ESG becoming mainstream, challenges still exist: survey
BY Staff | May 3, 2019
The movement towards sustainable investment strategies is increasing among asset managers and becoming standard, but there are still challenges, a recent survey by Aviva Investors’ multi-manager research team found.
Eighty per cent of managers have seen rising requests for bespoke ESG solutions, the survey found. As well, over 70 per cent of respondents incorporate ESG factors into 75-100 per cent of their funds’ investment processes—up from just over 50 per cent in 2014. And, 93 per cent of asset managers recognize growing appetite for sustainable investment solutions.
“ESG integration has become mainstream and, by itself, is no longer a differentiator,” said Isabel Emo Capodilista, head of multi-manager research at Aviva in a press release. “Our findings show investors want more tailored approaches as to how ESG can work best for them.”
The volume of investment managers integrating ESG considerations into analyst and fund manager remuneration has grown fourfold since 2014, to 42 per cent, the survey said.
When it comes to ESG integration approaches, 90 per cent of survey respondents cited engaging directly with companies. Other approaches include using third party research (83 per cent) and rating holdings on ESG (70 per cent).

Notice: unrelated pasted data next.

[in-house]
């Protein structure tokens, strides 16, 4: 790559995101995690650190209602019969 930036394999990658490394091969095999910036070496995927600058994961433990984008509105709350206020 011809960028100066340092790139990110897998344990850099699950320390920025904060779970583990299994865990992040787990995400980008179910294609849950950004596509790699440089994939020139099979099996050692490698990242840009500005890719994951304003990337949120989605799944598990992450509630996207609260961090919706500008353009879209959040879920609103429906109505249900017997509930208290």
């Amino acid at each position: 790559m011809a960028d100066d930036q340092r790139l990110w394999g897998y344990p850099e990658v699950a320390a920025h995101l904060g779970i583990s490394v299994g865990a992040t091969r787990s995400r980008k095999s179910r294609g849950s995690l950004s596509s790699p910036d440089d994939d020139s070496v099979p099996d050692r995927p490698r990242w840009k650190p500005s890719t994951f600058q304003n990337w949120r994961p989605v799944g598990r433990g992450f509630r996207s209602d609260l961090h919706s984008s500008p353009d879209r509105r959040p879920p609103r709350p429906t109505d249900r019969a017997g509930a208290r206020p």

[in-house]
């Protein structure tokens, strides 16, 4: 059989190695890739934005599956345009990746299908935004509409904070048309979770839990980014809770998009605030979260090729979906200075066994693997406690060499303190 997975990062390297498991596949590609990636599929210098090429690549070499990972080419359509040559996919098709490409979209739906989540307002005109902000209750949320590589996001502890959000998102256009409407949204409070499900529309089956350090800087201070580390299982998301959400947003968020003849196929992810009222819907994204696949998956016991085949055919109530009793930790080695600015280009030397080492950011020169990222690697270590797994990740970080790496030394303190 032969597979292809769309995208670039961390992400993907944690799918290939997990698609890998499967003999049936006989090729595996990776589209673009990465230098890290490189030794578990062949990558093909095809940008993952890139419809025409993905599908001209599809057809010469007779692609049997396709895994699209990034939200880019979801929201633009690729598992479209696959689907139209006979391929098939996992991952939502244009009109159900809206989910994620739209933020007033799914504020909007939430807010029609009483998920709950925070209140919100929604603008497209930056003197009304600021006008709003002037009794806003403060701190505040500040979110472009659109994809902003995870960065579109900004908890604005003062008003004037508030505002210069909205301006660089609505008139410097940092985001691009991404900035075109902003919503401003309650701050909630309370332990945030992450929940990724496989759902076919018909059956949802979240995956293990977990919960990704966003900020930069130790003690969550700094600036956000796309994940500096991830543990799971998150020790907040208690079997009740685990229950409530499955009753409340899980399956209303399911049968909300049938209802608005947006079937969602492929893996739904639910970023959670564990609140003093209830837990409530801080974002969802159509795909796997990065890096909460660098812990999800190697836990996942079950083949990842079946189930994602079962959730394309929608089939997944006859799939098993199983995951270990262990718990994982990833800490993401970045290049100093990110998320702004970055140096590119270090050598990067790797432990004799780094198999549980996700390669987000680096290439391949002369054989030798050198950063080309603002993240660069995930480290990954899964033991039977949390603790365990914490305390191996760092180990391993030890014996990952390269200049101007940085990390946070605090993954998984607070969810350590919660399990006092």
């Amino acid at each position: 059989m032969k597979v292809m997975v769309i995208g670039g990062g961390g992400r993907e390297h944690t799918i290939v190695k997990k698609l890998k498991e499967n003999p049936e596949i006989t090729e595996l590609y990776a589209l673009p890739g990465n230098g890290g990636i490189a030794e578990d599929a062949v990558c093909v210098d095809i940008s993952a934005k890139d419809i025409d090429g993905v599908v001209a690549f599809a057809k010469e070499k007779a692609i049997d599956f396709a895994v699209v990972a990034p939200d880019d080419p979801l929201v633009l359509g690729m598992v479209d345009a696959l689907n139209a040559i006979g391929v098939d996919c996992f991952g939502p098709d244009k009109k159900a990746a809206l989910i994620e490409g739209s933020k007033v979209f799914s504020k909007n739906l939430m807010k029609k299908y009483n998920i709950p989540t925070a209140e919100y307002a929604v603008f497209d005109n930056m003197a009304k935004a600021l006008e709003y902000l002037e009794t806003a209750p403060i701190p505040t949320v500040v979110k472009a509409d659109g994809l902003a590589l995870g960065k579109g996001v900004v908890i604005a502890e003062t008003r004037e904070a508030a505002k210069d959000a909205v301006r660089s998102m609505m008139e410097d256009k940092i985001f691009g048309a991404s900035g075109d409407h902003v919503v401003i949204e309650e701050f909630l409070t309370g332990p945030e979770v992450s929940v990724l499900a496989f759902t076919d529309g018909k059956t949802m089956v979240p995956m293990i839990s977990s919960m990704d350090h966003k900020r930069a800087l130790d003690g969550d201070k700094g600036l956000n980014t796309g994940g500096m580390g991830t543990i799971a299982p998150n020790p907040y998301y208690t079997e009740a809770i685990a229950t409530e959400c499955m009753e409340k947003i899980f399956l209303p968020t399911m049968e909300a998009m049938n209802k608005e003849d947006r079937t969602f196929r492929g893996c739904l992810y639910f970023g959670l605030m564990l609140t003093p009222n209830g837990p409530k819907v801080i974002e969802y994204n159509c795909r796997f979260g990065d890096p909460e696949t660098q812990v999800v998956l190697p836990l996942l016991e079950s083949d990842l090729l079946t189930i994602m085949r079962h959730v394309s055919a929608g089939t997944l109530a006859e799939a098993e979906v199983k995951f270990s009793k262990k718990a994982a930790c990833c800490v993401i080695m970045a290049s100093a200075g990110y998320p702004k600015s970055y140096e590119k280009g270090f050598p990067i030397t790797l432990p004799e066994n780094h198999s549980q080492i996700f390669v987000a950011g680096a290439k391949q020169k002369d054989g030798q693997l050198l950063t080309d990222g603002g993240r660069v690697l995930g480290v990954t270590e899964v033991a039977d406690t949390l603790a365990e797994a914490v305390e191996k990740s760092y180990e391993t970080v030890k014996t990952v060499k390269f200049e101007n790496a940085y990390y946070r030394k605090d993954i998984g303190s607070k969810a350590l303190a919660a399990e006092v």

The survey identified numerous challenges concerning ESG integration, including low senior leadership buy-in, the quality and readiness of data and difficulty measuring impact and understanding material ESG risks.
“The industry faces challenges around consistency of language and definitions of ESG,” Emo Capodilista said. “Addressing these would reinforce confidence in the products and services investors receive. While greater company disclosures and a better understanding of quantifiable ESG factors has resulted in an uptick in the quality and accuracy of data from the investment industry, further improvements should facilitate the future growth and development of ESG strategies.”
The survey was based on 61 responses from global fund management houses, representing a total of more than £16 trillion in assets.